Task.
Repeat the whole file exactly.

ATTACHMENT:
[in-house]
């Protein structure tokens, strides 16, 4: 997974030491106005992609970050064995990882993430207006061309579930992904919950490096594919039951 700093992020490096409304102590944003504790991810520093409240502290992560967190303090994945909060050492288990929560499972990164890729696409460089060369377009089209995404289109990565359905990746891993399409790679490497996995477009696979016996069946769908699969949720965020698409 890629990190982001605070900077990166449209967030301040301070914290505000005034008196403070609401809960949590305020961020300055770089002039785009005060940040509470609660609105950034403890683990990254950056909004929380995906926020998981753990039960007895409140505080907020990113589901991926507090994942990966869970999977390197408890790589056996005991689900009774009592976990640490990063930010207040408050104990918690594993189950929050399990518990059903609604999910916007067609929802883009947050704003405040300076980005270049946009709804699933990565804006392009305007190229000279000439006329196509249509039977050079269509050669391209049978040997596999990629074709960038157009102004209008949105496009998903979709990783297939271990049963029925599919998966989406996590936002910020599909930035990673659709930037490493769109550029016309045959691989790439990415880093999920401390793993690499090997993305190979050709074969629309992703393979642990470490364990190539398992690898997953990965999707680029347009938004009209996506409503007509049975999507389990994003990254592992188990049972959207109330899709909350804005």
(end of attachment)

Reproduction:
[in-house]
């Protein structure tokens, strides 16, 4: 997974030491106005992609970050064995990882993430207006061309579930992904919950490096594919039951 700093992020490096409304102590944003504790991810520093409240502290992560967190303090994945909060050492288990929560499972990164890729696409460089060369377009089209995404289109990565359905990746891993399409790679490497996995477009696979016996069946769908699969949720965020698409 890629990190982001605070900077990166449209967030301040301070914290505000005034008196403070609401809960949590305020961020300055770089002039785009005060940040509470609660609105950034403890683990990254950056909004929380995906926020998981753990039960007895409140505080907020990113589901991926507090994942990966869970999977390197408890790589056996005991689900009774009592976990640490990063930010207040408050104990918690594993189950929050399990518990059903609604999910916007067609929802883009947050704003405040300076980005270049946009709804699933990565804006392009305007190229000279000439006329196509249509039977050079269509050669391209049978040997596999990629074709960038157009102004209008949105496009998903979709990783297939271990049963029925599919998966989406996590936002910020599909930035990673659709930037490493769109550029016309045959691989790439990415880093999920401390793993690499090997993305190979050709074969629309992703393979642990470490364990190539398992690898997953990965999707680029347009938004009209996506409503007509049975999507389990994003990254592992188990049972959207109330899709909350804005």